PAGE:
The map highlights two phenomena that are both an ecological and economic threat: forest decline and desert expansion. These two phenomena often occur side by side in the arid regions of the world.
Particularly affected by forest decline are regions of the boreal coniferous forests (especially in Russia), the Himalayan mountain forests and the tropical forests (Amazonian lowlands, West Africa, Madagascar, India, Southeast Asia). It is clearly evident that forests, in particular in regions with a low economic status and a high rate of population growth i.e. in the developing countries, are placed under great pressure. In contrast North America and most states of Western or, more precisely, Northern Europe (apart from a few exceptions) have developed a form of sustainable forestry, which guarantees that forests are protected and cared for according to the principles of sustainability.
The spread of deserts mostly takes place at the edge of the large deserts (Atacama, Sahara, Great Arabian Desert, Taklamakan, Gobi), but also in other arid regions. The human-induced transformation of the landscape in arid regions is of particular significance as this results in the ongoing process of degradation (desertification). Desertification leads to the destruction of vegetation and decreased soil productivity, ultimately resulting in man-made deserts and therefore having a negative impact on food sources. The causes that trigger or, as the case may be, increase and control this process can vary greatly depending on the region; the resulting ecological damage can also prove to be very different. Significant factors are the overgrazing of grasslands, the implementation of unsuitable agricultural methods (e.g. converting grasslands to cropland) and deforestation (e.g. due to high demands for firewood). All of these factors are related to the growing population in affected regions.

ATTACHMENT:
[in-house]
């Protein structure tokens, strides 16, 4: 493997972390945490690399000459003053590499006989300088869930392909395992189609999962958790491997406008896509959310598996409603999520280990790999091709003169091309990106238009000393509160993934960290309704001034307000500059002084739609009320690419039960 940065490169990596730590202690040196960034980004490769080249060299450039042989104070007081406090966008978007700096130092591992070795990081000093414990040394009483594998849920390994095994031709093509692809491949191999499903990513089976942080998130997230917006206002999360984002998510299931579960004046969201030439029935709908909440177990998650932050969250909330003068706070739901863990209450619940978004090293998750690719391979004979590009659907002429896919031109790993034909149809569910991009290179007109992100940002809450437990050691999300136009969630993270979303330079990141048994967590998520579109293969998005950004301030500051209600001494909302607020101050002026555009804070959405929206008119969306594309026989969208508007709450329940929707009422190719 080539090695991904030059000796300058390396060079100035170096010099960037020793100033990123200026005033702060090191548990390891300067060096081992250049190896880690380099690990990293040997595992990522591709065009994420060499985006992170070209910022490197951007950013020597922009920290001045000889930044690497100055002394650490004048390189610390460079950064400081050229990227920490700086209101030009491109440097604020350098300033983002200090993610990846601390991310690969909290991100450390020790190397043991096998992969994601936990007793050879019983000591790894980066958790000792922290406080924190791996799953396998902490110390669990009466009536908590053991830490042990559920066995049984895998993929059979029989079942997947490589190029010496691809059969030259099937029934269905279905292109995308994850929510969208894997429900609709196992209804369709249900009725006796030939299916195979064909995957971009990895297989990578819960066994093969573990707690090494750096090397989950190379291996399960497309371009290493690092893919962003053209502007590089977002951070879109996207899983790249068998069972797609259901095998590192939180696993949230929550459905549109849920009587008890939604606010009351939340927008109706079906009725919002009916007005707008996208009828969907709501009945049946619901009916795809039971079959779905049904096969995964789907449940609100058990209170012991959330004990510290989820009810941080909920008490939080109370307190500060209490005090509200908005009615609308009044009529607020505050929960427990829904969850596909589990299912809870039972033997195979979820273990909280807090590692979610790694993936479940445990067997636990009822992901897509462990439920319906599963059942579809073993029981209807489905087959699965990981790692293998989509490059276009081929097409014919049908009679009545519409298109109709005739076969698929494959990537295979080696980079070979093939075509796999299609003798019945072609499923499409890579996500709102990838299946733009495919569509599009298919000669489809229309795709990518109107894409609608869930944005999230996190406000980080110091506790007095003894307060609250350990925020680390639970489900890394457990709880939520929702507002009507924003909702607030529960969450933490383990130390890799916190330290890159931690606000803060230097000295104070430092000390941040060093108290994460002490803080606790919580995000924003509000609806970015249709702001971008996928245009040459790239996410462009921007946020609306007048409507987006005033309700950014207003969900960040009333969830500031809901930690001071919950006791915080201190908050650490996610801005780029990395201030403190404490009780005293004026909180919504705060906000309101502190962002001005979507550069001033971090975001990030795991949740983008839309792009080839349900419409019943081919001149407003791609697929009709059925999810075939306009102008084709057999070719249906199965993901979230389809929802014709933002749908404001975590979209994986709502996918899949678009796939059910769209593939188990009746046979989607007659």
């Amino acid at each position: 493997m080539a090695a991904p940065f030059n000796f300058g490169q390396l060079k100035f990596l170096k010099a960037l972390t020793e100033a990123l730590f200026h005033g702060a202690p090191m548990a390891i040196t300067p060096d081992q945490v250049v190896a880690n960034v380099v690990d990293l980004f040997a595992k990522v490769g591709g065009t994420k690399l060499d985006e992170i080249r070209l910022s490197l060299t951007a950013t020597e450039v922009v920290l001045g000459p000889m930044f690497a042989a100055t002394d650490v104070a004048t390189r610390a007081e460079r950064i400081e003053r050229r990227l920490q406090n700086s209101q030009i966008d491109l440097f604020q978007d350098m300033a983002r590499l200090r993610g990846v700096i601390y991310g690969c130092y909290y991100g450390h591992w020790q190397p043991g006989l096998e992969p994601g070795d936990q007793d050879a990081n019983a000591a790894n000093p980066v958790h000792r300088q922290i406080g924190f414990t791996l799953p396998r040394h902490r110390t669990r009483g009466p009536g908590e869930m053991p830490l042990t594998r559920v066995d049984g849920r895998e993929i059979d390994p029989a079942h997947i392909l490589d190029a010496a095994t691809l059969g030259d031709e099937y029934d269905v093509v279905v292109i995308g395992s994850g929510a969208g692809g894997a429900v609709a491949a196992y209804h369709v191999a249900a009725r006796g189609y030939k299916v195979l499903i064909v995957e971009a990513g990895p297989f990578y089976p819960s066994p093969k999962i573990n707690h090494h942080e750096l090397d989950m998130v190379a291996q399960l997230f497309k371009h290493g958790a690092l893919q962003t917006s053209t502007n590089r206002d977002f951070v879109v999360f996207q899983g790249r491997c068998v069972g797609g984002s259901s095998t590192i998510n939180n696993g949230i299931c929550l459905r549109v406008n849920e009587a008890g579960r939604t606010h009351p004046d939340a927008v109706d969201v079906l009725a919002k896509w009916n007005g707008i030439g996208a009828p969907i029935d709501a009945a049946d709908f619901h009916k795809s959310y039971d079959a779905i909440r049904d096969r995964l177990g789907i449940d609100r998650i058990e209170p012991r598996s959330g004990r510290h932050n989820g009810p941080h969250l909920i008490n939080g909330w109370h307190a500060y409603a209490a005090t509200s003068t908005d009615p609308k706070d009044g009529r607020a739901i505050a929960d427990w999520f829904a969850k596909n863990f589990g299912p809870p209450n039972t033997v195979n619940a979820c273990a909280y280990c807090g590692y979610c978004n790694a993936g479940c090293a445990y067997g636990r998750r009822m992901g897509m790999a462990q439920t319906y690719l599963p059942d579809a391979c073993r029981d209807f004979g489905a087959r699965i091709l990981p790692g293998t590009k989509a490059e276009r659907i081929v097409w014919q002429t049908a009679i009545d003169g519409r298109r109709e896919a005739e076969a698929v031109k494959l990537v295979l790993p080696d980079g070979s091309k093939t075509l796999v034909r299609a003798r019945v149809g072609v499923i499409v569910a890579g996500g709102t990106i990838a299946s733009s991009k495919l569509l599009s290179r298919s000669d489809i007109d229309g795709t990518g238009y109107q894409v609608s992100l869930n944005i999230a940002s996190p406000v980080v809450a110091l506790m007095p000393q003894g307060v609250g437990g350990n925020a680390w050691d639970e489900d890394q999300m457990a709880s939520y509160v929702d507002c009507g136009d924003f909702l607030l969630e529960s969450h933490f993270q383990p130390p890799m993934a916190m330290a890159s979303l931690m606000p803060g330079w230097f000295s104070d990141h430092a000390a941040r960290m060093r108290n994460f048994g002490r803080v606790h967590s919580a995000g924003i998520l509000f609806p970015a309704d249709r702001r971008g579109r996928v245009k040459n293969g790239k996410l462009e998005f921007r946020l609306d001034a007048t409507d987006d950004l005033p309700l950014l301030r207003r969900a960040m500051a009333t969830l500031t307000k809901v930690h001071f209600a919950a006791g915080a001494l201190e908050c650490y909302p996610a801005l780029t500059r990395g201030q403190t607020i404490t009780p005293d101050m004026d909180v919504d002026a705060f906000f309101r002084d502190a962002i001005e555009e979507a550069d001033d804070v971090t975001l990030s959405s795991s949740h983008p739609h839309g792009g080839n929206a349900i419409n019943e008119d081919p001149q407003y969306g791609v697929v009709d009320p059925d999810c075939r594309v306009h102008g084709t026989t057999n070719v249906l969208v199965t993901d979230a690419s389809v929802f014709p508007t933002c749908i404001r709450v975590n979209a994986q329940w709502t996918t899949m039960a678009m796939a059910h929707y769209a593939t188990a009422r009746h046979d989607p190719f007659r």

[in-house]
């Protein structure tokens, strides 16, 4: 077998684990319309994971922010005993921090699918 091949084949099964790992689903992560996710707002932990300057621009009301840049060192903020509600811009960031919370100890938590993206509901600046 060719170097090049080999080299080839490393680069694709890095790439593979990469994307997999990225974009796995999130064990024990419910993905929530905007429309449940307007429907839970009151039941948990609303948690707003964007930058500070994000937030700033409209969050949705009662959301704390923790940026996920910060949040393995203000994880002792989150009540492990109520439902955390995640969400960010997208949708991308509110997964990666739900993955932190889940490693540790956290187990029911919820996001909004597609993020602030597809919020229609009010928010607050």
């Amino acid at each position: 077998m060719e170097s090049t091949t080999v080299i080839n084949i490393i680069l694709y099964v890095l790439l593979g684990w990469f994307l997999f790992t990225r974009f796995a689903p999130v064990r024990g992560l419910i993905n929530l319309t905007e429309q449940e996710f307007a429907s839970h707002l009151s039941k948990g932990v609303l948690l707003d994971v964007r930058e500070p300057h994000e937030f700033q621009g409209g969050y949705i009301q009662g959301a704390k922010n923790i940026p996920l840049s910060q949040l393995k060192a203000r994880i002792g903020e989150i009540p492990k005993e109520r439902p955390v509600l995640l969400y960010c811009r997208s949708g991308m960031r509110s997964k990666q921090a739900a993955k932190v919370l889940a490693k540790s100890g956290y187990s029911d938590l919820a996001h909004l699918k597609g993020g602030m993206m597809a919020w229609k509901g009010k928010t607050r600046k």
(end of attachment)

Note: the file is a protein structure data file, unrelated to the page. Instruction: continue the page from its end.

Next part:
On a global scale forested areas have been declining for a long time, although regional distinctions must be made. For example in North America and large parts of Europe, in particular Western Europe, forest areas have increased in size in recent years, whereas in other parts of the world, almost without exception, forests have declined. Worst affected are the tropical regions. These losses however haven't developed in all regions to the extent that was feared several years ago.
The problem of desert expansion has been cause for concern for many years now. Numerous measures are being implemented to protect the livelihoods of the population in affected regions. The United Nations Convention to Combat Desertification (UNCCD) has been in operation since December 1996 it is administered by the UNCCD Secretariat based in Bonn, Germany. The Convention initiates and coordinates numerous programmes and measures in order to combat desertification.
M. Felsch, K. Lückemeier, V. Hochschild; Ü: J. Moar, M. Dahl